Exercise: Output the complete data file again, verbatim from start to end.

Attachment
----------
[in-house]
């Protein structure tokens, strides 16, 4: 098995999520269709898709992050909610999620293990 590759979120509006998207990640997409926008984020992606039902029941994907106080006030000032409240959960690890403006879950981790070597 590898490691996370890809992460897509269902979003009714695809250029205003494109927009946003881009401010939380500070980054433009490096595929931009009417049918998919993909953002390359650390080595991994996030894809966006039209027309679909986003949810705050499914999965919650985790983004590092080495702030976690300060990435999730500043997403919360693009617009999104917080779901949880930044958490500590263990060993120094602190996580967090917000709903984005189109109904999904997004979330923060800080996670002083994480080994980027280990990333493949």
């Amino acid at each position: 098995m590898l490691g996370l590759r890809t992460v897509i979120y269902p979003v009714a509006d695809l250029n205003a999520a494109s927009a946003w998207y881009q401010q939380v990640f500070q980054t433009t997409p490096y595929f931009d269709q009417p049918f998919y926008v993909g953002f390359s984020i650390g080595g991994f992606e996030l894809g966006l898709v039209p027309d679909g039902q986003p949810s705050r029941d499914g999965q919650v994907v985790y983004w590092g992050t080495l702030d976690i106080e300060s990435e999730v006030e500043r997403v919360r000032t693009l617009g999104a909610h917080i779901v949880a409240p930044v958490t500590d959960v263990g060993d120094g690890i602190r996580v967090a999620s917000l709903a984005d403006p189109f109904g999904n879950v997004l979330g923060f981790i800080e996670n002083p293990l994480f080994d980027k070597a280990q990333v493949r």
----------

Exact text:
[in-house]
């Protein structure tokens, strides 16, 4: 098995999520269709898709992050909610999620293990 590759979120509006998207990640997409926008984020992606039902029941994907106080006030000032409240959960690890403006879950981790070597 590898490691996370890809992460897509269902979003009714695809250029205003494109927009946003881009401010939380500070980054433009490096595929931009009417049918998919993909953002390359650390080595991994996030894809966006039209027309679909986003949810705050499914999965919650985790983004590092080495702030976690300060990435999730500043997403919360693009617009999104917080779901949880930044958490500590263990060993120094602190996580967090917000709903984005189109109904999904997004979330923060800080996670002083994480080994980027280990990333493949």
């Amino acid at each position: 098995m590898l490691g996370l590759r890809t992460v897509i979120y269902p979003v009714a509006d695809l250029n205003a999520a494109s927009a946003w998207y881009q401010q939380v990640f500070q980054t433009t997409p490096y595929f931009d269709q009417p049918f998919y926008v993909g953002f390359s984020i650390g080595g991994f992606e996030l894809g966006l898709v039209p027309d679909g039902q986003p949810s705050r029941d499914g999965q919650v994907v985790y983004w590092g992050t080495l702030d976690i106080e300060s990435e999730v006030e500043r997403v919360r000032t693009l617009g999104a909610h917080i779901v949880a409240p930044v958490t500590d959960v263990g060993d120094g690890i602190r996580v967090a999620s917000l709903a984005d403006p189109f109904g999904n879950v997004l979330g923060f981790i800080e996670n002083p293990l994480f080994d980027k070597a280990q990333v493949r």